City councilman tries to disarm citizen (Have Americans become weak?)
The video at the end of this post is worth watching, in spite of the fact that it is nine minutes (you can skip to about the two-minute mark to get the the heart of things). The gist is this:
- A city council meeting in Oak Harbor, WA, at first intended for comment about another subject, turns into a discussion of gun rights and gun control.
- A combat-injured veteran of Afghanistan rises to comment. During his remarks, he says that he regularly carries a concealed weapon for the protection of himself and others.
- One of the city councilmen asks if the citizen is carrying concealed at that time. The citizen says that he is.
- The city councilman then attempts to pass a motion that all citizens must surrender their weapons before being allowed to comment to the city council. The motion is seconded, but receives only one other vote and is defeated.
- The city councilman’s reaction upon defeat of his motion is to walk out of the chamber.
A lot of others are commenting about this from the gun control and citizen rights angles—and to learn more about the subject from that standpoint, this piece is a good place to start. But I want to use this to make a different point . . .
This morning, when I first woke up, the following question was beating in my brain: Have Americans grown weak?
There is no American ethnicity, as you well know. Yes, there are more people of northern European descent—Anglo, Teutonic, Scandinavian, etc.—than other groups, but no matter what your ethnic background, if you’re an American, you’re an American. What matters is YOU, not your clan or group.
But some believe that there is an American gene: It’s called DRD4, and it’s the risk-taking gene. Surveys have shown that Americans seem to possess this gene in greater numbers than other groups. The reason is simple: It was the risk-takers who emigrated to America. Leaving behind your ancestral home, your family, and everything you know and setting out across the ocean for a foreign land, with no money and everything you own in a single suitcase, is a huge risk. Giving up a life of known quantities to start a new life from scratch in an alien land is a huge risk. Logically, it would be the risk-takers who did so and the non-risk-takers who stayed home. These risk-takers settled in their new land and passed their risk-taking gene on, creating at least one genetic characteristic that a lot of Americans have in common . . . or so the DRD4 theory goes.
I coupled this thought with another. I recently read that exit polls showed that voters sided with Mitt Romney on most issues, but when it came to the question of “cares about people like me,” Obama beat him 85 to 15. The voters preferred Romney on substance, but overwhelmingly preferred Obama on an abstract, airy-fairy, emotional platitude . . . and Obama won. Excuse the all-caps, but WHAT IS THAT?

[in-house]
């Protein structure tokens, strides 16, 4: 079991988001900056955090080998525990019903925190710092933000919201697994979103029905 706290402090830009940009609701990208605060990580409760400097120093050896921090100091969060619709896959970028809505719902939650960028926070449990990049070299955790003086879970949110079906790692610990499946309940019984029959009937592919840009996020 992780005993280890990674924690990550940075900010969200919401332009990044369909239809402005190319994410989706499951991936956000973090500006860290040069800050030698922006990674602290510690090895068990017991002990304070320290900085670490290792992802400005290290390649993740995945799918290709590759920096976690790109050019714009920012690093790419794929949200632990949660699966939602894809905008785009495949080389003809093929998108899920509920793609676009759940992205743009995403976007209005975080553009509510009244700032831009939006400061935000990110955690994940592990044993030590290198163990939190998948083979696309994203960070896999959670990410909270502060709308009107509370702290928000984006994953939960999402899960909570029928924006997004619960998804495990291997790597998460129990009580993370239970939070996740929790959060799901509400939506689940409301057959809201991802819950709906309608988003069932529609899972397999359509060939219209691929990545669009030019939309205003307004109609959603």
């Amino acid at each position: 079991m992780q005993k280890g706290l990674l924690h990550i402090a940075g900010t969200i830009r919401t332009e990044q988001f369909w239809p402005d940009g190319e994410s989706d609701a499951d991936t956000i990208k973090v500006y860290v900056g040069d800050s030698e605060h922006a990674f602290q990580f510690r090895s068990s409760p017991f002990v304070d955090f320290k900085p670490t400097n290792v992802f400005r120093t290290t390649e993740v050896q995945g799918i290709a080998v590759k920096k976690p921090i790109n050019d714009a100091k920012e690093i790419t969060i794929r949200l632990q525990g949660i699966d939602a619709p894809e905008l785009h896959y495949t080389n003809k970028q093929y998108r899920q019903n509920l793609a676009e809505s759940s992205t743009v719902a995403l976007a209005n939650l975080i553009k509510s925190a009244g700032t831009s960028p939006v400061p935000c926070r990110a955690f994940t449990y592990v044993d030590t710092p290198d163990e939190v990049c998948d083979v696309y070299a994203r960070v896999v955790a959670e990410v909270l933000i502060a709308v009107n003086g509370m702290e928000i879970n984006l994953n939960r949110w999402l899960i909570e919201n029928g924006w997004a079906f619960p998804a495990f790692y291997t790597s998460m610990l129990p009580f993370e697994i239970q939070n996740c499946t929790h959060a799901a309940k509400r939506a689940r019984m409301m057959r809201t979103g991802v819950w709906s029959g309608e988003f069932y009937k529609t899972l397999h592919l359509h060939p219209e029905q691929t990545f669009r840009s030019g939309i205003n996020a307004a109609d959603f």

Have we really become so weakened as a people that lazy dependence on handouts and a desire to have someone “care” about us now trump a rigorous, thoughtful understanding of what is actually best for us? Again, issue, by issue, Romney WON on the merits. But he got clobbered on the issue of who more closely resembled this:
It makes one wonder if the American character has changed.
These thoughts were amplified upon watching the city councilman petulantly storm out in the face of—gasp!—a citizen with a gun. Is the era of the rugged, individualistic pioneer, taking care of himself and his family . . . and the risk-taking immigrant adding his moxie to the American tapestry finally over? Has it now been replaced by a massive dependency class, effete city councilmen who run away from law-abiding veterans with guns, and voters who want to be ruled by caring purple dinosaurs?
Perhaps it’s not a fair accompli yet, but we’re certainly on the road to a weaker place.
Thank goodness the rest of the city council showed the kind of common sense that we’d like to hope is still a defining characteristic of many Americans:
Ardently devoted to the cause of human freedom, he has worked at the confluence of politics, activism, and public policy for more than a decade. He co-wrote a ten-part series of video shorts on economics, and has film credits as a researcher on 11 political documentaries, including Citizens United's notorious film on Hillary Clinton that became the subject of a landmark Supreme Court decision. He is the founder of several activist endeavors, including AnyStreet.org (now a part of Western Free Press) and Liberatchik.com. He is currently the managing editor of and principal contributor to WesternFreePress.com.